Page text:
Heeney Wins Bronze in Ladies 1000m at World Junior Short Track Championship
Speed Skating Canada – Perreault earns top 10 finish in men’s 1000m
Claudia Heeney (#6) of Waterloo, Ont. participates in the finals of the ladies 1000m at the 2019 ISU World Junior Short Track Championships in Montreal (Photo by Greg Kolz)
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MONTREAL, QUEBEC – Claudia Heeney reached the podium at the 2019 ISU World Junior Short Track Speed Skating Championships, winning the bronze medal in a thrilling 1000m ladies final.
Heeney, 17, was in the mix from the very start of the final race but her spot on the podium became all but guaranteed after a collision during the fifth lap took out two of the five skaters in the field. Her time of 1:32.422 placed her in third, behind Park Yoon Jung of Korea (1:31.784) and Li Jinyu of China (1:31.258).
“Before the race I was really excited because I knew it was going to be a fun one. And once we started going, I saw a medal within reach and I went for it,” said Heeney, who won three medals at the Canadian junior short track championships in December to earn a spot on the national team for the world championships.
The Waterloo, Ont. native made it through four rounds of races on Sunday – heats, quarterfinals, semifinals and finals – to capture her first ever World Junior Championship medal. She advanced through to both the semis and finals as a fastest third-place skater, forced to wait impatiently until the conclusion of each round to see if she was going to be moving on.
“I don’t think I can find a word other than awesome,” she said with a smile when asked to describe how she felt about her performance. “In every round, I gave it my all and fought hard for positioning, and I’m really proud with how things finished.”
Courtney Sarault of Moncton, N.B., yesterday’s bronze medalist in the 1500m, was penalized in the quarterfinals of the 1000m and ended the day ranked 19th in a field of 61 skaters.
It was a disappointing end to an otherwise impressive junior career, one that saw her win four medals over the course of three world championship appearances. She was crowned vice-champion (second overall) last year in Poland, and due to a change in the competition format, will be the last Canadian ever to earn that distinction.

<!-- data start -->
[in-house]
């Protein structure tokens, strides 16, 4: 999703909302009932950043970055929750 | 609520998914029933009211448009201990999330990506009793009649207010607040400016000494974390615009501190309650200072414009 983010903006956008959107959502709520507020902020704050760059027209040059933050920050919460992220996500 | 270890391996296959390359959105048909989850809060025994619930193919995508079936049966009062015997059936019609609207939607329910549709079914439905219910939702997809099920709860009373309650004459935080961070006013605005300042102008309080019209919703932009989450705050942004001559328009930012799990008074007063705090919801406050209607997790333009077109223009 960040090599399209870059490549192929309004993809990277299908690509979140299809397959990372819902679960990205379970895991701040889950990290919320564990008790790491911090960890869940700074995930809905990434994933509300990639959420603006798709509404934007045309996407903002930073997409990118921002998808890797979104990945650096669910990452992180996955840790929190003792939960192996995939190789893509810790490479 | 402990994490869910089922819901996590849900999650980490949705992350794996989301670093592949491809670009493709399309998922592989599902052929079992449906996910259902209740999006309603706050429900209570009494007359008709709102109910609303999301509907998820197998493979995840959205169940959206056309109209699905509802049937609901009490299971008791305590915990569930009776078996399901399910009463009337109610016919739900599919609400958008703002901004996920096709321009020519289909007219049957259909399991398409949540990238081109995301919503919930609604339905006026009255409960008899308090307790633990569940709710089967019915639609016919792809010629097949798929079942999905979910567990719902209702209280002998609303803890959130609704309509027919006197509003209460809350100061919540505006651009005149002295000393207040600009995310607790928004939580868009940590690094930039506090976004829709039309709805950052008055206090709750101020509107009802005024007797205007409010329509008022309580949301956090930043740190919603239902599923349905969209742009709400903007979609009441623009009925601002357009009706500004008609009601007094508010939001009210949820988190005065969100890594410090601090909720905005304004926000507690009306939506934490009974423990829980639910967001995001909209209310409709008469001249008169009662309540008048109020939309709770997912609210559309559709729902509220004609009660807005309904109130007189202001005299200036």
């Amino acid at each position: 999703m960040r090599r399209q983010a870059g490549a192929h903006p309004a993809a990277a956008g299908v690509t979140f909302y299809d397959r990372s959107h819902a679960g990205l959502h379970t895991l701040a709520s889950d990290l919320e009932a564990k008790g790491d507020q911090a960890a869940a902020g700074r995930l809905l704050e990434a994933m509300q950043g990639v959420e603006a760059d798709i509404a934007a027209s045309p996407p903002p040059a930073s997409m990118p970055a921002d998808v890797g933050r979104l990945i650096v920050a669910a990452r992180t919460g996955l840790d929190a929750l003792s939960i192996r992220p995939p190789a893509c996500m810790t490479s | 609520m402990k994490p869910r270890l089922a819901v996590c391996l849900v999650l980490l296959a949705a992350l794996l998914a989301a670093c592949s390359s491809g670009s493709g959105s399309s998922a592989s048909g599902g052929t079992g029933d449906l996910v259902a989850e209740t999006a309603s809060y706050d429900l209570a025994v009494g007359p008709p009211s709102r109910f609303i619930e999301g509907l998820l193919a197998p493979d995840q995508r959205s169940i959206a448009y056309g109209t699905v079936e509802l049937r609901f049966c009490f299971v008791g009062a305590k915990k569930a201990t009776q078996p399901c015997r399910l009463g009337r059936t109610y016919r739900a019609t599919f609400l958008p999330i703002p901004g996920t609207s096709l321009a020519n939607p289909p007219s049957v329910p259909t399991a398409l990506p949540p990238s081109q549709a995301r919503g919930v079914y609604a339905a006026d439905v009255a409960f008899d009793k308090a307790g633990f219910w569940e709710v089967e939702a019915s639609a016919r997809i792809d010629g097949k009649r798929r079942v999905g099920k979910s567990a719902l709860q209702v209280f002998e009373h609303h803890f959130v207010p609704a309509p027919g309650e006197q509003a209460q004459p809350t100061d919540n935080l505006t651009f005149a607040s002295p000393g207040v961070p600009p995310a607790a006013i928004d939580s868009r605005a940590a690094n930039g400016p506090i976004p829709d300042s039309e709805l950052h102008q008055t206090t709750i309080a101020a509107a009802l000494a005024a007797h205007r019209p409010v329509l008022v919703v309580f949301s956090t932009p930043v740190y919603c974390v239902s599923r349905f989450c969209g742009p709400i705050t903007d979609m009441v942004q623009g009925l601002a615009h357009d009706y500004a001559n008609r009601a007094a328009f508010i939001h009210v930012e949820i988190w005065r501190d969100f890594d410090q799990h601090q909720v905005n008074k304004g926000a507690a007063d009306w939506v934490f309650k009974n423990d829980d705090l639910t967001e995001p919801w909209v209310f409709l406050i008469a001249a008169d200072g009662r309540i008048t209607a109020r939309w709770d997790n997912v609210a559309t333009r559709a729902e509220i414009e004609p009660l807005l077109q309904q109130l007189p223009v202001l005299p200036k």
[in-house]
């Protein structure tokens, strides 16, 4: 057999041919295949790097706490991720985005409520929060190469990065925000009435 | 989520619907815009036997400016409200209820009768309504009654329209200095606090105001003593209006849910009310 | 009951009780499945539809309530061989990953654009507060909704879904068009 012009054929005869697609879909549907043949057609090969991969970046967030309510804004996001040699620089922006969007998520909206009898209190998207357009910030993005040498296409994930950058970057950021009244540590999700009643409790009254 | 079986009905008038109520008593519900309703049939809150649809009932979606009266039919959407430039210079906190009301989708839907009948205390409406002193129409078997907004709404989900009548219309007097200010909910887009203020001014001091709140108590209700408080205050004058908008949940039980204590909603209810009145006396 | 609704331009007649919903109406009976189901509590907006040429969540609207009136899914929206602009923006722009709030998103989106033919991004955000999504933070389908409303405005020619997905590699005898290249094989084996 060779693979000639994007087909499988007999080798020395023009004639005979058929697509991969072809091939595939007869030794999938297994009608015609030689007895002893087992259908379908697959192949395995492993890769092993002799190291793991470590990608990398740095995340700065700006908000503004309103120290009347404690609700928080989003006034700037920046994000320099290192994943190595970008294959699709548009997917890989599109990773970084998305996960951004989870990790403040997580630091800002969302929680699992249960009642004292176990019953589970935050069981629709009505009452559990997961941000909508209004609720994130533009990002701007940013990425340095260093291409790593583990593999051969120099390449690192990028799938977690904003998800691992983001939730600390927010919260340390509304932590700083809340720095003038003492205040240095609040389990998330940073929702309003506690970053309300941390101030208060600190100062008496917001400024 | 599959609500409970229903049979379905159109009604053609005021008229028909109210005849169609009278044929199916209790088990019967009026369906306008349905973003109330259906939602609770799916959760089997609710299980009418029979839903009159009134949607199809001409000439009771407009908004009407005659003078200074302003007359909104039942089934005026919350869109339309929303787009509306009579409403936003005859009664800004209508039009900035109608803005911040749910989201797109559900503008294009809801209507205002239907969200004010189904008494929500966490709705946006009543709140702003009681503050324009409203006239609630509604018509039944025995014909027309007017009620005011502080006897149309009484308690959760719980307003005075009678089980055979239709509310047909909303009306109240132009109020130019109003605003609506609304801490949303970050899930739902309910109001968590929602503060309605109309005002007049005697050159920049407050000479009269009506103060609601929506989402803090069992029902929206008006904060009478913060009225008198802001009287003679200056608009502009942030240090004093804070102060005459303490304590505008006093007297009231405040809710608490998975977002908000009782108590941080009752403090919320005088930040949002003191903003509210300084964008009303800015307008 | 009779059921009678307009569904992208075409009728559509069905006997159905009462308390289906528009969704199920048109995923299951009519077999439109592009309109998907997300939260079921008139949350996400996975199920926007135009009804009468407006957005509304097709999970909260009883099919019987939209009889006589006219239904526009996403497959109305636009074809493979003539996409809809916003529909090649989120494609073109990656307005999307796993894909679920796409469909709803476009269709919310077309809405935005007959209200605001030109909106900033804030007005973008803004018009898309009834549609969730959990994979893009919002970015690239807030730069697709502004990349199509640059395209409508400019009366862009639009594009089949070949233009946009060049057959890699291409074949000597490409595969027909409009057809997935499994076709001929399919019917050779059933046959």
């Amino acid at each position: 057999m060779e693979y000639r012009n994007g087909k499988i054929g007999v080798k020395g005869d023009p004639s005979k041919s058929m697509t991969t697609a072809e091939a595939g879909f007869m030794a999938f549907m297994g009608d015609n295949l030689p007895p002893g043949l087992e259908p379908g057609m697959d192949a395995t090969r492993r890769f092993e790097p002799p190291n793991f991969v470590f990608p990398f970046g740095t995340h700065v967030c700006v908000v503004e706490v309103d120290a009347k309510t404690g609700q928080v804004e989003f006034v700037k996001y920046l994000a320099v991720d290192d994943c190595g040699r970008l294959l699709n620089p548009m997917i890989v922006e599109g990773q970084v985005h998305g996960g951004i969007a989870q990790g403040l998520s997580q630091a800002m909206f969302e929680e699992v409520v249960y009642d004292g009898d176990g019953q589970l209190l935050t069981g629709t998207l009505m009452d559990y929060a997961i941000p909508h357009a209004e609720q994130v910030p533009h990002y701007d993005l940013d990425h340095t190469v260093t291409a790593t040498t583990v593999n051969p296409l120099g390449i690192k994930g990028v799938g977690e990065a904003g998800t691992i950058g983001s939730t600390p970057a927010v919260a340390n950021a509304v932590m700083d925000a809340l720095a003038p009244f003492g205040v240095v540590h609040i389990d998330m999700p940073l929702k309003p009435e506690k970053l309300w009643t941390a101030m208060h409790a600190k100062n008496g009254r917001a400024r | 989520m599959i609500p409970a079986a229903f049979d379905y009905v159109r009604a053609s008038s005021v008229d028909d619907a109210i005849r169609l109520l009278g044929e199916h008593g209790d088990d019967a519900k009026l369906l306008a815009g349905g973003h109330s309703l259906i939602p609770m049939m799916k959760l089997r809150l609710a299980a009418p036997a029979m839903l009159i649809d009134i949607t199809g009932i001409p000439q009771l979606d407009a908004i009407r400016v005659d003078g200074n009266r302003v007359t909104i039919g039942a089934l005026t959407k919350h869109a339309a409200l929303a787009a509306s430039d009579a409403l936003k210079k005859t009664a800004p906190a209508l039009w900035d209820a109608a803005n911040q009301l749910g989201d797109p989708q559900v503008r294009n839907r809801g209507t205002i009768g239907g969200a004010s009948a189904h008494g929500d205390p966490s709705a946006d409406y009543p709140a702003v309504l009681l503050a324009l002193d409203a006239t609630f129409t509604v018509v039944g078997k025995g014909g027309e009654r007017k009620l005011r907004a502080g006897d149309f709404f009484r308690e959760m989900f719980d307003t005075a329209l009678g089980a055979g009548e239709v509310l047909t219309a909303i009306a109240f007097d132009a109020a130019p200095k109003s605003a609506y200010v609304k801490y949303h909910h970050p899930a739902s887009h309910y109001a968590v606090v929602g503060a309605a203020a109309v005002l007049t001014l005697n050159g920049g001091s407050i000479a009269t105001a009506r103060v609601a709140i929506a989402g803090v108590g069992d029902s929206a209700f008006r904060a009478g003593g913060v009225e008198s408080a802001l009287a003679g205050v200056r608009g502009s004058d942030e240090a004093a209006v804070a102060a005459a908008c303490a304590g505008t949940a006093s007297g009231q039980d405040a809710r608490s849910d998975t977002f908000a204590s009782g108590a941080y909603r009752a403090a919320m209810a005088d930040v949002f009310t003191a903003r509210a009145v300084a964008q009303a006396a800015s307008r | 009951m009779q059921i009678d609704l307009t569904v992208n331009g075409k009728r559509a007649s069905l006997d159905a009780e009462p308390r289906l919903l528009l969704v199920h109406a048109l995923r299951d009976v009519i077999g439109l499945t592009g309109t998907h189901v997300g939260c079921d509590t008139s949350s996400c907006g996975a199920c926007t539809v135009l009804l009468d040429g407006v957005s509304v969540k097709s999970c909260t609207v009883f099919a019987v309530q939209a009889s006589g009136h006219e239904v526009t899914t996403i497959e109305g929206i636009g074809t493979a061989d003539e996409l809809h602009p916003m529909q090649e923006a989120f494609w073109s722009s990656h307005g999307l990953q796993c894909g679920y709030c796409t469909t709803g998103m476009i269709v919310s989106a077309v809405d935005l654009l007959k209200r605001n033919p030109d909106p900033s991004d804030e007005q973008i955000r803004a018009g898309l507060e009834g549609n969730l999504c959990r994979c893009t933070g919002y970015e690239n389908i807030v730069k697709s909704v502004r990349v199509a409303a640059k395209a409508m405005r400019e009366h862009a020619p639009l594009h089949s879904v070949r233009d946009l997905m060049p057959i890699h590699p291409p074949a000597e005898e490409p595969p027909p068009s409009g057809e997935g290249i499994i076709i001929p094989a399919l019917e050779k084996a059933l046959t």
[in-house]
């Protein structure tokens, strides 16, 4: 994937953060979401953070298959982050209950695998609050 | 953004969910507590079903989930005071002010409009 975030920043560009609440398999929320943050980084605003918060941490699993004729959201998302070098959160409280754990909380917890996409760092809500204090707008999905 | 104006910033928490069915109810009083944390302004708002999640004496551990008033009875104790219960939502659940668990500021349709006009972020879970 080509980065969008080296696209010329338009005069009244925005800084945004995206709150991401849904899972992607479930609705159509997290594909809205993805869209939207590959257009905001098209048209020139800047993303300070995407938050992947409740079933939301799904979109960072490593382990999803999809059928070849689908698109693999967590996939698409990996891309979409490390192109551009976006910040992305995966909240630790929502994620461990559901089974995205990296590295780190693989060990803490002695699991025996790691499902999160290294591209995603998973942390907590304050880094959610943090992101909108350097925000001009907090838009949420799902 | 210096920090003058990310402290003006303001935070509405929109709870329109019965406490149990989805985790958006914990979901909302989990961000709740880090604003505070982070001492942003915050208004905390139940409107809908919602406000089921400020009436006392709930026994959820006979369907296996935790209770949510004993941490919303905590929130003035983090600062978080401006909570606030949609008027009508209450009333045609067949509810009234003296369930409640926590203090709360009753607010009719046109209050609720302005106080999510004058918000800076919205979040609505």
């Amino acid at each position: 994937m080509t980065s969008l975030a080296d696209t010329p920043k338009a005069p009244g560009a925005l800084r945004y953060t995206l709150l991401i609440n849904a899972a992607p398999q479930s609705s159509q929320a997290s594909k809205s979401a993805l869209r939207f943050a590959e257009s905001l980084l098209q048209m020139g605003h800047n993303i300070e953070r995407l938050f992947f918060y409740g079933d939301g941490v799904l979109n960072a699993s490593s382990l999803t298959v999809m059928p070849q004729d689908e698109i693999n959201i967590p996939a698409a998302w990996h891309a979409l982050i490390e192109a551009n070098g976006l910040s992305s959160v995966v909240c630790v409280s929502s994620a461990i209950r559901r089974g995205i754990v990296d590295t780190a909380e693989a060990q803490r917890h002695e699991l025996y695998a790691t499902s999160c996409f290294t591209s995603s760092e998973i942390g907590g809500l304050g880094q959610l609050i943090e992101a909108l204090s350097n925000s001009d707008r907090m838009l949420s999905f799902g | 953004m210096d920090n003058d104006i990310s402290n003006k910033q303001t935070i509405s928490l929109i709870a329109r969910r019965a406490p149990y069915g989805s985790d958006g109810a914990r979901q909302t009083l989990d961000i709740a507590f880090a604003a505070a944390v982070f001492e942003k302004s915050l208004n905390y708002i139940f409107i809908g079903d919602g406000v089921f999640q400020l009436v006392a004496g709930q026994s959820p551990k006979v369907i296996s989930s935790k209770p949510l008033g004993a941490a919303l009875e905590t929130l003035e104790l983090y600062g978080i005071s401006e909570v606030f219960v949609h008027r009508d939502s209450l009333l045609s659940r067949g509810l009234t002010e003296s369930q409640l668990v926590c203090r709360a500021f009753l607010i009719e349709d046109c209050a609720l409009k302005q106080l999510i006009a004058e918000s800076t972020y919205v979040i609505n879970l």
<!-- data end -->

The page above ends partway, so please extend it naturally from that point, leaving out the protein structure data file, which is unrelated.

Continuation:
Nicolas Perreault of Sherbrooke, Que. finished the men’s 1000m as the ninth best ranked skater, coming in fourth-place in the B Finals with a time of 1:38.507.
Matej Pederson of Calgary, Alta. made a beautiful outside pass in the final lap of his heat to assure himself a spot in the quarters, but a crash in that race put an end to his medal hopes. He finished the distance ranked 20th.
Juliette Brindamour of Toronto, Ont. and Félix Pigeon of Saint-Pie, Que. participated in the ranking finals during the morning session, skating to 56th and 41st place results, respectively.
Earlier in the day, the Canadian men’s relay team competed in the 3000m B Final against Hungary, Kazakhstan and the United States. They were at the front of the pack with only four laps to go when Perreault unfortunately lost his edge rounding the corner and slammed into the mats, ending their chances for a promising result.
Kazakhstan took the top spot in the B Finals, while medals were won by China, Netherlands and Russia in the A Final. The Chinese squad established a new junior world record with a time of 3:58.501.
On the women’s side, Korea won gold thanks to a world record pace of their own (4:14.699). They were joined on the podium by Russia and Italy.
Sunday marked the end of the three-day international short track competition that welcomed 172 of the world’s top junior skaters, representing 36 countries, to the Maurice-Richard Arena in Montreal. Over 200 volunteers helped ensure a successful event, which had to be organized in less than three months time after the Korea Skating Union relinquished hosting duties last fall.
Korea led the way with a total of seven medals, followed by China (5), Netherlands (3), Italy (3), Russia (2), Canada (2), Japan (1) and the USA (1).
Speed Skating Canada